4 Types of Phone Apps That Encourage Impulsive Spending
The average American spends close to $2,400 per year on unnecessary purchases, and most people regret them after the fact. Clothes are typically the top impulse buy, followed by food and drinks, laptop computers and other big-ticket tech items, shoes and small-ticket tech like chargers or headphones.
On average, a person spends $202 per month on unnecessary purchases, which could easily be cut in half if they stopped making non-essential purchases. .
To drop unnecessary spending, deleting some apps from your phone—or never downloading them in the first place—is a good step to take. If you want to keep apps on your phone that prompt extra spending, then limit your interaction with them. Here are some types of apps to avoid:
Automatic subscriptions that renew often leave consumers paying for things they no longer use because it takes time and effort to cancel them. Avoid these services and apps if you can, and if you do use them, set up a reminder alert before they end so you can determine if you’ll keep them going or cancel.
From specific stores to general apps that alert you to sales, it’s best to delete those entirely and shop when you need something. At the very least, turn off the app’s alerts such as push notifications.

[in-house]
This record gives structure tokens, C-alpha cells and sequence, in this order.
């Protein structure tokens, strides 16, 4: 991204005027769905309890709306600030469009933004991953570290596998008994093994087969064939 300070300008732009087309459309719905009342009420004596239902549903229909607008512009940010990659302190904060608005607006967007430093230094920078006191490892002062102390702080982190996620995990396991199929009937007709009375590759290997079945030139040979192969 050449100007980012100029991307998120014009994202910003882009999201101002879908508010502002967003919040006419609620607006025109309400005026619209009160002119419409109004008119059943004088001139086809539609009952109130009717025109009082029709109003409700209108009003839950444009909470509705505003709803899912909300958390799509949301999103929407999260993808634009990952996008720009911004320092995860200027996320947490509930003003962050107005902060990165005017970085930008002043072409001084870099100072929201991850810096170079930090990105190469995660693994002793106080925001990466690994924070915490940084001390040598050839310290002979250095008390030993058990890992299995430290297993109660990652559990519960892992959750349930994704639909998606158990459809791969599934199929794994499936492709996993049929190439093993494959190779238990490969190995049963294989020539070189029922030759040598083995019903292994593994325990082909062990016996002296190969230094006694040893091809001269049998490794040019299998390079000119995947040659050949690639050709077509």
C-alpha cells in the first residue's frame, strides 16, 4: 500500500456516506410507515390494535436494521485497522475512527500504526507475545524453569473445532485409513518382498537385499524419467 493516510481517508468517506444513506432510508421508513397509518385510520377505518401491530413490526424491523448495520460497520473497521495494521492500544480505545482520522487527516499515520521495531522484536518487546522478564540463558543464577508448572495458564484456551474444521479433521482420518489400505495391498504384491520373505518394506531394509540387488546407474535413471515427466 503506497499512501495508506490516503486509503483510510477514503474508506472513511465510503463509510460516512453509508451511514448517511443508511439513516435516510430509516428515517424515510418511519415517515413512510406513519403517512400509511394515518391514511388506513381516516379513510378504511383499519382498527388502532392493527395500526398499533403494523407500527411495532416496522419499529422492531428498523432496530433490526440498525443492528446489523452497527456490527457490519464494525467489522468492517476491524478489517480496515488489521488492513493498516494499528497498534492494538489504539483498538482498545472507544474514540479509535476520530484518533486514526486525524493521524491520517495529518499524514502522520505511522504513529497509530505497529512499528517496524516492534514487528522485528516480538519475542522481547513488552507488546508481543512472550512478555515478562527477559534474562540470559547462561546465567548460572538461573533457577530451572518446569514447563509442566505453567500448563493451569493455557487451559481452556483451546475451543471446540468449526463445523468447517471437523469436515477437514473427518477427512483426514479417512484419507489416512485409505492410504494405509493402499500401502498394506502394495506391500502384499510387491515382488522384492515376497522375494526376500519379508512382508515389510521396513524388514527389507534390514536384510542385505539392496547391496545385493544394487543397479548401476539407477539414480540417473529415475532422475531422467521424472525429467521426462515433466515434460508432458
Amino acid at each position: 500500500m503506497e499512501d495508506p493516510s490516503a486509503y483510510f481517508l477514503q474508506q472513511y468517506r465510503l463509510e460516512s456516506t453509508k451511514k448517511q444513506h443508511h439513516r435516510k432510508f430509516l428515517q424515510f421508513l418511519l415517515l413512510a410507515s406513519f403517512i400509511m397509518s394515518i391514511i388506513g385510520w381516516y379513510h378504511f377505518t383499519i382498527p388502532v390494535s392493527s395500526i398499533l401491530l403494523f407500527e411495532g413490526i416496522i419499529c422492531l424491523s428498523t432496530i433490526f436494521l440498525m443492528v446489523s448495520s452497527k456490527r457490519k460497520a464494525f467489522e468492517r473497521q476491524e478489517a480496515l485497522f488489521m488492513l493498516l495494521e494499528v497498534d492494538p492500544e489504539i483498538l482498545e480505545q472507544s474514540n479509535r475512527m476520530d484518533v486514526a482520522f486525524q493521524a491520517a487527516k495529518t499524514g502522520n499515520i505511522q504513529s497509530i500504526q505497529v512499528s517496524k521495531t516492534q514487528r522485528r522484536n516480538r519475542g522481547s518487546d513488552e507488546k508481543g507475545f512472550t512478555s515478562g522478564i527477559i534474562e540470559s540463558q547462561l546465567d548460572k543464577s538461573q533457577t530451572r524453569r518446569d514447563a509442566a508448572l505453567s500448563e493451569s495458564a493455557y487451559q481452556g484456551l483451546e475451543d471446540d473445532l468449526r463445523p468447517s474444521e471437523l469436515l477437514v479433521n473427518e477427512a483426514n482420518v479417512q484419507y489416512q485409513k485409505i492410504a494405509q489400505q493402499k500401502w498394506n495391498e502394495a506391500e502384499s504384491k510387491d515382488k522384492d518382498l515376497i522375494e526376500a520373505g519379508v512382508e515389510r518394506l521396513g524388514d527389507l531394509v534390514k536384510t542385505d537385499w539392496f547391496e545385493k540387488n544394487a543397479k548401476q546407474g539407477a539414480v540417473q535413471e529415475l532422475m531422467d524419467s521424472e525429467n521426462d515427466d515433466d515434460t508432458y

Rewards programs are everywhere. Buy a drink, earn a reward point. Buy a donut, sandwich or cart full of groceries, and you can earn points that will get you some type of reward.
These are fine if you’re going to buy those things anyway, but if earning stars at Starbucks is encouraging you to buy more drinks or snacks, then it’s time to delete the app from your phone.
Social Media Apps
Social media feeds can be full of ads or products from retailers that you like. If your friends like a product online, chances are you’ll see an advertisement for it in your social media feed. It can be tempting to buy it on an impulse.
Removing Facebook or Instagram from your phone may be difficult, but you can instead be conscious that marketing is constantly targeted toward you and be ready to stop yourself from making a purchase.
Whatever apps you have on your phone, simply being aware that they can cause an impulse buy can be enough of a roadblock to get you to pause before hitting the “purchase” button. If not, delete the app.